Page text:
Learn diversity sourcing secrets on 5/23 11 AM CST. HRCI/SHRM credits available. Register here.
It is often considered the role of the Chief Human Resources Officer (CHRO) to support the strategic direction set out by the CEO. In order to do that, the CHRO has to adapt: as the CEO changes course, so does the CHRO. A recent survey of CEOs showed that they are anticipating big changes in how they do their jobs. This means there should be changes in how HR operates too.
Innovation Is the Key
The survey found that by the year 2020, CEOs see their roles as being driven by innovation and delivering change. The study concluded that CEOs should “be driven by a passion for innovation, and would provide the most value to the organization through driving ideas and strategy (1st) and innovation (2nd), ahead of good corporate management (3rd) and good operational management (6th)” But there’s a problem with this. CEOs will have to change their current management style of being the pacesetter to one team building and coaching.
How CHROs Can Help CEOs
If these are challenges for the CEO they should become default challenges for the CHRO. The CHRO is in the best position to help the CEO develop coaching skills. They are in the best position to help the CEO build effective teams. They are in the best position to help the organization and the CEO develop innovative teams and methods.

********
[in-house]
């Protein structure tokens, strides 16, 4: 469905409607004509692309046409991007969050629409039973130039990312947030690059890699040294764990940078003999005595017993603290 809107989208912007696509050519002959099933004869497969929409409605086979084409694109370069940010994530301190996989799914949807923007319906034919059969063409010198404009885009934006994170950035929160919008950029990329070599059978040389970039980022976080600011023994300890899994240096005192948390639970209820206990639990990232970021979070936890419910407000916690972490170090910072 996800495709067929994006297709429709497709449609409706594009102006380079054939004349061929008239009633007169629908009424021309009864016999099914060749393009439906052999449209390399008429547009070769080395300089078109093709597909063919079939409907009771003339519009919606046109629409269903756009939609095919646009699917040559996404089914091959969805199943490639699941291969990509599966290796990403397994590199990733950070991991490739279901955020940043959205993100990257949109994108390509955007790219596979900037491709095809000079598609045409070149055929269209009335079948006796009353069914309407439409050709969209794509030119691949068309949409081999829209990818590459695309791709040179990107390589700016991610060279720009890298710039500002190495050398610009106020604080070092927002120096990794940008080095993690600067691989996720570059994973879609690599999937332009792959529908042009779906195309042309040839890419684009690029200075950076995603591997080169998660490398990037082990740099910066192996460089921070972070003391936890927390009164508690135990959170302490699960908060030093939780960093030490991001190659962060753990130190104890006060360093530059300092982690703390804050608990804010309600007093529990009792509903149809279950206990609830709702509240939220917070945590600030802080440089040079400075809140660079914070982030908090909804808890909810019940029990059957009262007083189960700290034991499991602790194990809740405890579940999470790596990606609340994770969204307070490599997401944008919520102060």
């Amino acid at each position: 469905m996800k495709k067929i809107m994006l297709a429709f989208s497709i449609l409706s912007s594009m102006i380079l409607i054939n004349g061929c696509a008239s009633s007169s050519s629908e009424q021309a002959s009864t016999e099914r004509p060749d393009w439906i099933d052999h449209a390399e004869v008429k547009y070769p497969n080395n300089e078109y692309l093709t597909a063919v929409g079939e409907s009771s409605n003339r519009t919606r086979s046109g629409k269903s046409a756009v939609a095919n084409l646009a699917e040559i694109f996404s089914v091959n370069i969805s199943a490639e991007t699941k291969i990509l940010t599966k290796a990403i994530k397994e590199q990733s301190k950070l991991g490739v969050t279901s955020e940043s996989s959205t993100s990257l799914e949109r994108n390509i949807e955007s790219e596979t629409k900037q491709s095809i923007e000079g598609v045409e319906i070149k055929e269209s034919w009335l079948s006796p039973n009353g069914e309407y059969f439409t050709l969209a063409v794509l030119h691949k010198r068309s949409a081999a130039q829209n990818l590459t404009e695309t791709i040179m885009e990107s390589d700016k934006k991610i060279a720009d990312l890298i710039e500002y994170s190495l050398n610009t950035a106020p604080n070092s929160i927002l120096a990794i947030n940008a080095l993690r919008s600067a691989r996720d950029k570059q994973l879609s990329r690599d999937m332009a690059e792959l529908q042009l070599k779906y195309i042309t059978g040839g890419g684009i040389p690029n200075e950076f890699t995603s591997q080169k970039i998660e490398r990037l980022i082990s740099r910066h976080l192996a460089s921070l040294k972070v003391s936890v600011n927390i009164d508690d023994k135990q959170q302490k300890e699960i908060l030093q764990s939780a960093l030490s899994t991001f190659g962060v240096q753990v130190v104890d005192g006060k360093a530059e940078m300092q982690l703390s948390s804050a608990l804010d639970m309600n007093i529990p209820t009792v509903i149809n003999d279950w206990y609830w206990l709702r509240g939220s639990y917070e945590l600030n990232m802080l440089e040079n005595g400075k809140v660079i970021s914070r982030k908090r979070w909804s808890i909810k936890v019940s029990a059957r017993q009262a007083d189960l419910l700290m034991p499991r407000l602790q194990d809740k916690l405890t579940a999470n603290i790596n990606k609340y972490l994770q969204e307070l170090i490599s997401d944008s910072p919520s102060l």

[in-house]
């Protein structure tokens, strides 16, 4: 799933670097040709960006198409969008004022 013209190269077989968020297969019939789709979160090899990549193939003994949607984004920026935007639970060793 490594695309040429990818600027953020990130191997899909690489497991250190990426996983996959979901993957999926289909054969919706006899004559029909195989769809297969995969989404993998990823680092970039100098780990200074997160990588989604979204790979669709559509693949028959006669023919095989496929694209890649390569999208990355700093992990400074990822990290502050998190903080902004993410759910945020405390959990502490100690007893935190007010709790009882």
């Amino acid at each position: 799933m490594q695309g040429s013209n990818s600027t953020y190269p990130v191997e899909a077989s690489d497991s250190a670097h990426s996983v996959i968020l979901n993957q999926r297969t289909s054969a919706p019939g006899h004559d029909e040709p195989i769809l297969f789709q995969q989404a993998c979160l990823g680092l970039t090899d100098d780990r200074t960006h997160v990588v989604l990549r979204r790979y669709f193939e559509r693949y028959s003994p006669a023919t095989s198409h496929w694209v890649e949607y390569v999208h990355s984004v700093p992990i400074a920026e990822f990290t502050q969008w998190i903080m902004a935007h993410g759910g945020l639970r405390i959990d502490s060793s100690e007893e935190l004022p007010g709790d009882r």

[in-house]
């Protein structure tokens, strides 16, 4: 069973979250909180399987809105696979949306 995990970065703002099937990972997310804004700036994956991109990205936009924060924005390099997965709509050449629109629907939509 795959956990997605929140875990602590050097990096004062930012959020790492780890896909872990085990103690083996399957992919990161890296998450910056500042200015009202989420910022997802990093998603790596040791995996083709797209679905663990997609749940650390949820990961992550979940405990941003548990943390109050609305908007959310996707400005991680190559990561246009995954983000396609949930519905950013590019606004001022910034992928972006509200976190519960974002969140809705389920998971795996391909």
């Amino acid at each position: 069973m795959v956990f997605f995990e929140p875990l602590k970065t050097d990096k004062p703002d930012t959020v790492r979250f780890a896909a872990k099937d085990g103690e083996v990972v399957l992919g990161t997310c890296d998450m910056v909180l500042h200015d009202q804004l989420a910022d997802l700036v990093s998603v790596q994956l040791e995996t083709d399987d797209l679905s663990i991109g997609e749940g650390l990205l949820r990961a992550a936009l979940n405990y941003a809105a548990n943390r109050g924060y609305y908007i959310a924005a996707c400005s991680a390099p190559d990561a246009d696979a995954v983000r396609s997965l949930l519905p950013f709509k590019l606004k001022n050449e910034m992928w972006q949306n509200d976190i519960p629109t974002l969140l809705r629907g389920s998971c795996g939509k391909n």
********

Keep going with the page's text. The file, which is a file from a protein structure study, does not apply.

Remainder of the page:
One of the most important ways HR can help the CEO to prepare for these new challenges, is to work with and learn how to apply big data analytics to the selection of talent, and the development of teams that are capable of producing innovative services and products.
Complete our HR & Recruiting Buyer Survey. Enter to win one of five $25 Visa gift cards. Click here.
The CHRO must also help the CEO understand the new workforce and help create a plan for the best use of this talent base. Developing innovative ways to use technology to select, assemble, evaluate, lead and alter teams as needed will be critical for the CHRO.
Naturally the challenge of helping the CEO change is that the CHRO needs to change too — and it needs to begin NOW. If you, as a CHRO, are not experimenting with new forms of technology, new forms of management, new forms of compensation, and new forms of building teams, you will not be prepared by the time 2020 gets here. That is a lot of “new” for a profession that tends to be slower to adopt new. So start now.
What are you going to do about it? How will you help prepare your CEO for the challenges of being a CEO in 2020?